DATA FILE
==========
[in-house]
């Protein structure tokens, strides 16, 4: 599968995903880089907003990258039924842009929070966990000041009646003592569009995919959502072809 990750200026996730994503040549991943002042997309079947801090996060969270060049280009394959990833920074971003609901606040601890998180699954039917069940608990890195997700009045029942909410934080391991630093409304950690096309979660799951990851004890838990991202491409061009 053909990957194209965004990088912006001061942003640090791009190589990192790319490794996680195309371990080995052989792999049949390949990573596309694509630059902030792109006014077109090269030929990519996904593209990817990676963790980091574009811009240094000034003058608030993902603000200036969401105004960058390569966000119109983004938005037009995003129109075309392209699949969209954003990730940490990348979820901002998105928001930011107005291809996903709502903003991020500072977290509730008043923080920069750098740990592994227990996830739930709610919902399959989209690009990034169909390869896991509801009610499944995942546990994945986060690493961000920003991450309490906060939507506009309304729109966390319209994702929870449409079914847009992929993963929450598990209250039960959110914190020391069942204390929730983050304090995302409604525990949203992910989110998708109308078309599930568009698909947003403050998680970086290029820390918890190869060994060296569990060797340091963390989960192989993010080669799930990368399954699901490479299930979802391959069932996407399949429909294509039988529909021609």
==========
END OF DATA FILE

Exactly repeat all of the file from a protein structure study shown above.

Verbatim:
[in-house]
């Protein structure tokens, strides 16, 4: 599968995903880089907003990258039924842009929070966990000041009646003592569009995919959502072809 990750200026996730994503040549991943002042997309079947801090996060969270060049280009394959990833920074971003609901606040601890998180699954039917069940608990890195997700009045029942909410934080391991630093409304950690096309979660799951990851004890838990991202491409061009 053909990957194209965004990088912006001061942003640090791009190589990192790319490794996680195309371990080995052989792999049949390949990573596309694509630059902030792109006014077109090269030929990519996904593209990817990676963790980091574009811009240094000034003058608030993902603000200036969401105004960058390569966000119109983004938005037009995003129109075309392209699949969209954003990730940490990348979820901002998105928001930011107005291809996903709502903003991020500072977290509730008043923080920069750098740990592994227990996830739930709610919902399959989209690009990034169909390869896991509801009610499944995942546990994945986060690493961000920003991450309490906060939507506009309304729109966390319209994702929870449409079914847009992929993963929450598990209250039960959110914190020391069942204390929730983050304090995302409604525990949203992910989110998708109308078309599930568009698909947003403050998680970086290029820390918890190869060994060296569990060797340091963390989960192989993010080669799930990368399954699901490479299930979802391959069932996407399949429909294509039988529909021609």